Astro for Fast Website Development

Fetching & Rendering Data

Jason Lengstorf

Jason Lengstorf

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Astro for Fast Website Development

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The "Fetching & Rendering Data" Lesson is part of the full, Astro for Fast Website Development course featured in this preview video. Here's what you'd learn in this lesson:

Jason demonstrates the process of fetching shop item data from an API and rendering the received JSON object on the DOM. Astro components can leverage the `fetch()` function to initiate HTTP requests to APIs, utilizing the complete URL for data retrieval.


Transcript from the "Fetching & Rendering Data" Lesson

>> We need to get data into this Astro component, so we're going to create a new Astro component that will be for listing items and then that's what we're going to display here. And this is gonna be a child component so we're going to create one in the components directory called shop-items.astro, this naming convention is my preference I use Kebab case.

Instead of Pascal case for components that drives some people up the wall, I'm sorry if you are one of them. To me, this is just easier to scan, I don't know, I don't like capital letters in file names. Yeah, I see some nods. Yeah, that's how I feel about it [LAUGH].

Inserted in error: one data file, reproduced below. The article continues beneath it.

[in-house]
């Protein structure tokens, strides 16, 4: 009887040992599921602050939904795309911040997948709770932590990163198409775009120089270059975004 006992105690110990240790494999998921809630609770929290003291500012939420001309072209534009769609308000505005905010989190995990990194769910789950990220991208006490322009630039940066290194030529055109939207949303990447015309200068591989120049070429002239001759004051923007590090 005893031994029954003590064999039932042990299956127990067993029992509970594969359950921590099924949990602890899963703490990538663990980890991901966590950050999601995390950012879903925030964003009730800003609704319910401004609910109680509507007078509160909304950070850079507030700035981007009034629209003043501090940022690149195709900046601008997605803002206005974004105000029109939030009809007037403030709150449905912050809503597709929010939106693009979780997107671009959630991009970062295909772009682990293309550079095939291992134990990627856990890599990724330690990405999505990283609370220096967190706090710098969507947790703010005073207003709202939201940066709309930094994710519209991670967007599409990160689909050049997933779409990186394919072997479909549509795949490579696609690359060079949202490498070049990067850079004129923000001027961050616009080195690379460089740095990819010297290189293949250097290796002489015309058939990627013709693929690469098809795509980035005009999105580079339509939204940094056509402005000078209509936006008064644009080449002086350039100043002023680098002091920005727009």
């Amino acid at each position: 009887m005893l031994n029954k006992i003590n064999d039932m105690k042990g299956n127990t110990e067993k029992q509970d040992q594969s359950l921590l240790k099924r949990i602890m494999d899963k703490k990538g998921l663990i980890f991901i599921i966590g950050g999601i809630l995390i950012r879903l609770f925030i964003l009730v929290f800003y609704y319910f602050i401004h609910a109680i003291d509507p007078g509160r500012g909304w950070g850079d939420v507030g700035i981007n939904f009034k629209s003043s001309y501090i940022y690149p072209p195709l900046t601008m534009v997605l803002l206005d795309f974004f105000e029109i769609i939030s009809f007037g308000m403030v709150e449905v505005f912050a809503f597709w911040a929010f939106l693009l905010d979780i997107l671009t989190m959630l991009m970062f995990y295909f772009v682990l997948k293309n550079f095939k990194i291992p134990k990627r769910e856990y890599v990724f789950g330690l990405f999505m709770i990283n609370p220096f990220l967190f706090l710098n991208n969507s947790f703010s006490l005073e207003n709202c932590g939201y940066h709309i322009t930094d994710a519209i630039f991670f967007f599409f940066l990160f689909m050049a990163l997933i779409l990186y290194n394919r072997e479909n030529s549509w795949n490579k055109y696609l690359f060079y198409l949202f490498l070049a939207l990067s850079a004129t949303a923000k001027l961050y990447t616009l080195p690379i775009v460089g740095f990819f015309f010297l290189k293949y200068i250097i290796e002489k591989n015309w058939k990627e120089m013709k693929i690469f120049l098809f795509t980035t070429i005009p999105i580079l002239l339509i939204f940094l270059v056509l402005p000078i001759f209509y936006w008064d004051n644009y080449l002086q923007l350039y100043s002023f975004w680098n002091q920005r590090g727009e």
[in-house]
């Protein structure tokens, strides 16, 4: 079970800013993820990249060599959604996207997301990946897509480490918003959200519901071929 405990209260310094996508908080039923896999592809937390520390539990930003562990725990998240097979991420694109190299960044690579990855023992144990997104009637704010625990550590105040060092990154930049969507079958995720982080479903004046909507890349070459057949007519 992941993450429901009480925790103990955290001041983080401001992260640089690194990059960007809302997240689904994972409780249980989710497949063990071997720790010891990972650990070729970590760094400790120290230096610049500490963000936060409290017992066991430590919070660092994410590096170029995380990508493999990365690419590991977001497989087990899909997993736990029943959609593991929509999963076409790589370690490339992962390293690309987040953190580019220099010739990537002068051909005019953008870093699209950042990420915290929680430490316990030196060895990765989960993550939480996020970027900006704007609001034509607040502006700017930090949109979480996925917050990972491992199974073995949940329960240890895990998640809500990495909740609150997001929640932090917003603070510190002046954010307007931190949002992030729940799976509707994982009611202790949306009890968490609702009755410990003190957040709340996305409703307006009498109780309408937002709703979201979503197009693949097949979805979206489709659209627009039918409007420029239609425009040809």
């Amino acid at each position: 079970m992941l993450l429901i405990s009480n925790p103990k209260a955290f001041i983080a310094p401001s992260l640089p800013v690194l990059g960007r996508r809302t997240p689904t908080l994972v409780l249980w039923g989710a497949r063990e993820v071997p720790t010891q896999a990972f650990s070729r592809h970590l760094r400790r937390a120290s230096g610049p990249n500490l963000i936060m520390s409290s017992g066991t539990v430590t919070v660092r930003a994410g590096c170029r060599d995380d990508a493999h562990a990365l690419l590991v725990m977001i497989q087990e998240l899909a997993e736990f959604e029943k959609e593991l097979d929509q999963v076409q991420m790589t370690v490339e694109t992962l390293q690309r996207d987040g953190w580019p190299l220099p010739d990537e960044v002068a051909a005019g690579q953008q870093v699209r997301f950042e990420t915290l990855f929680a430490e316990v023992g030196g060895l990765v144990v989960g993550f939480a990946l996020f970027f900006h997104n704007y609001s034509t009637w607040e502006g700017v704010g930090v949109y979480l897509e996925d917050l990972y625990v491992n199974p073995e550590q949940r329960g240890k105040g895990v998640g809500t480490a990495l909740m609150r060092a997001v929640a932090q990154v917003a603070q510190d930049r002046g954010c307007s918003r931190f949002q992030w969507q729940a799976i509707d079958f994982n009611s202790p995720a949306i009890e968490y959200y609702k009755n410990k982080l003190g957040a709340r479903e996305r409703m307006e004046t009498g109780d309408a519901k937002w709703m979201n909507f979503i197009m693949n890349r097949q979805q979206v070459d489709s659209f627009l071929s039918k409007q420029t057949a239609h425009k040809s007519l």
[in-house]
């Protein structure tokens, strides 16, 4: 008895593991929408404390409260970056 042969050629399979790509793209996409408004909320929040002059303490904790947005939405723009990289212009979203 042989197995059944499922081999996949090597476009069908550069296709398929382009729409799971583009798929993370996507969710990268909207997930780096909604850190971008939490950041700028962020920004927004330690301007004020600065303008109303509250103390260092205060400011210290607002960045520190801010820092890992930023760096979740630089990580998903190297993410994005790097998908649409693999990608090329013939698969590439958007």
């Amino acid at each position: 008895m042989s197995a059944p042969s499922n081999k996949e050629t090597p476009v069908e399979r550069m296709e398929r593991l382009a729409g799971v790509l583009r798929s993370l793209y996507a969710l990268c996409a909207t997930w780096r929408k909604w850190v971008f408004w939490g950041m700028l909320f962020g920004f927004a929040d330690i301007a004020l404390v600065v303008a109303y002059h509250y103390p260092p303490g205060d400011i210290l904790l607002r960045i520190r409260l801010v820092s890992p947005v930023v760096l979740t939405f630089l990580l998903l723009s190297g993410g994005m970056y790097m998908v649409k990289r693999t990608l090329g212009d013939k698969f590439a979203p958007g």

Okay, so inside this, first we're gonna set up a little helper function, and I am going to actually copy paste this function around a little bit. Because I use it twice and I didn't think that was enough times to merit making like a utility function. And this is a case where I think like somebody's gonna be screaming you should dry this out and and I don't, I don't care.

So what I'm using is a built-in API called, the international and then the number format API allows me to format currency. So that I don't have to figure out how to do that myself. And it's really just a wonderful little API that saves me so much time and then I can pass in my amount.

And what this will do is any amount that I send into this format currency will come out formatted as US dollars. It is a delightful way to save myself a bunch of manual processing of numbers. So next, let's load some products. So I'm gonna grab a result from the fetch API.

So Astro enables top level await so that we don't have to write async functions to load products. This is an extraordinarily convenient little thing that just avoids some mental loop de loops. To get product, so we're going to run fetch. And inside of this, we're going to hit https.

And I made a little API to power this, so it's gonna be called Let me make this bigger so that you can see that whole thing. And we can just hit that straight up. Then what I'm gonna do is just make sure that we don't have an issue.

So if anything is wrong with the response, we'll just console-error and show it so that we can check out what's going on. Fingers crossed, no issues, I've now built this app several times in preparation for today and it worked all of those times. But since we're live there is a decent chance that this is all going to blow up in my face.

Then I have a type declared called ShopItem that we're gonna use for this and you can just grab that like that. So we're gonna get back an array of shop items from this product API. And we get those by awaiting result.json(). So this is hitting an API.